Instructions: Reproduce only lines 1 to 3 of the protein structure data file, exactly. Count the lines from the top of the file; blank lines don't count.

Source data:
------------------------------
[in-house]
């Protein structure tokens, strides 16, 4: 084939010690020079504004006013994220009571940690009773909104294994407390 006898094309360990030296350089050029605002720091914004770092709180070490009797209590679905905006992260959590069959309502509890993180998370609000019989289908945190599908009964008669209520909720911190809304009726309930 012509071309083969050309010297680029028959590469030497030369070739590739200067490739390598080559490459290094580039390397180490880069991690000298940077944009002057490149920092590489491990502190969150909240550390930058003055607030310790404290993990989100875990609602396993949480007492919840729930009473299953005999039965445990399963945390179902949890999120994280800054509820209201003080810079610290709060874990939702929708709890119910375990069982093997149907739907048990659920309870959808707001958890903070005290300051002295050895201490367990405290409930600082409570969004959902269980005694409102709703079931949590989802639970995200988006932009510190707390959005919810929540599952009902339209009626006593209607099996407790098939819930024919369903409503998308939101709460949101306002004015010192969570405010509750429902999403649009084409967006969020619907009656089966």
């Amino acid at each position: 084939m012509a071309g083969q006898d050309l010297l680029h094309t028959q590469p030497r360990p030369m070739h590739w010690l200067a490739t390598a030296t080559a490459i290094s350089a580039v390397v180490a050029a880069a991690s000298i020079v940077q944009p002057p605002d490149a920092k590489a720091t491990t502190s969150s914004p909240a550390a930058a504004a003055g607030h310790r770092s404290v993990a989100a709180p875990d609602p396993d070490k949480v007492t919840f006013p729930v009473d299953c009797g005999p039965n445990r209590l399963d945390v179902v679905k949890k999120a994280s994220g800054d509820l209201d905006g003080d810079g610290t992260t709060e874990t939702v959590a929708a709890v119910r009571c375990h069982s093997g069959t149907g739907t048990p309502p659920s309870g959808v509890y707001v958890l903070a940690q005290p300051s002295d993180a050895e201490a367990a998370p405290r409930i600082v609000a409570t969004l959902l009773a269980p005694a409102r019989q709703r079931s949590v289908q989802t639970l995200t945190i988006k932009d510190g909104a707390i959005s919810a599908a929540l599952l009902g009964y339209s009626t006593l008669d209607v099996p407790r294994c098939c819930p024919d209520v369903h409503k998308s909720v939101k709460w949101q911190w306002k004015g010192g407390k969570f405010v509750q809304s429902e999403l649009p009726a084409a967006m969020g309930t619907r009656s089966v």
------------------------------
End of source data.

[in-house]
């Protein structure tokens, strides 16, 4: 084939010690020079504004006013994220009571940690009773909104294994407390 006898094309360990030296350089050029605002720091914004770092709180070490009797209590679905905006992260959590069959309502509890993180998370609000019989289908945190599908009964008669209520909720911190809304009726309930 012509071309083969050309010297680029028959590469030497030369070739590739200067490739390598080559490459290094580039390397180490880069991690000298940077944009002057490149920092590489491990502190969150909240550390930058003055607030310790404290993990989100875990609602396993949480007492919840729930009473299953005999039965445990399963945390179902949890999120994280800054509820209201003080810079610290709060874990939702929708709890119910375990069982093997149907739907048990659920309870959808707001958890903070005290300051002295050895201490367990405290409930600082409570969004959902269980005694409102709703079931949590989802639970995200988006932009510190707390959005919810929540599952009902339209009626006593209607099996407790098939819930024919369903409503998308939101709460949101306002004015010192969570405010509750429902999403649009084409967006969020619907009656089966």
């Amino acid at each position: 084939m012509a071309g083969q006898d050309l010297l680029h094309t028959q590469p030497r360990p030369m070739h590739w010690l200067a490739t390598a030296t080559a490459i290094s350089a580039v390397v180490a050029a880069a991690s000298i020079v940077q944009p002057p605002d490149a920092k590489a720091t491990t502190s969150s914004p909240a550390a930058a504004a003055g607030h310790r770092s404290v993990a989100a709180p875990d609602p396993d070490k949480v007492t919840f006013p729930v009473d299953c009797g005999p039965n445990r209590l399963d945390v179902v679905k949890k999120a994280s994220g800054d509820l209201d905006g003080d810079g610290t992260t709060e874990t939702v959590a929708a709890v119910r009571c375990h069982s093997g069959t149907g739907t048990p309502p659920s309870g959808v509890y707001v958890l903070a940690q005290p300051s002295d993180a050895e201490a367990a998370p405290r409930i600082v609000a409570t969004l959902l009773a269980p005694a409102r019989q709703r079931s949590v289908q989802t639970l995200t945190i988006k932009d510190g909104a707390i959005s919810a599908a929540l599952l009902g009964y339209s009626t006593l008669d209607v099996p407790r294994c098939c819930p024919d209520v369903h409503k998308s909720v939101k709460w949101q911190w306002k004015g010192g407390k969570f405010v509750q809304s429902e999403l649009p009726a084409a967006m969020g309930t619907r009656s089966v």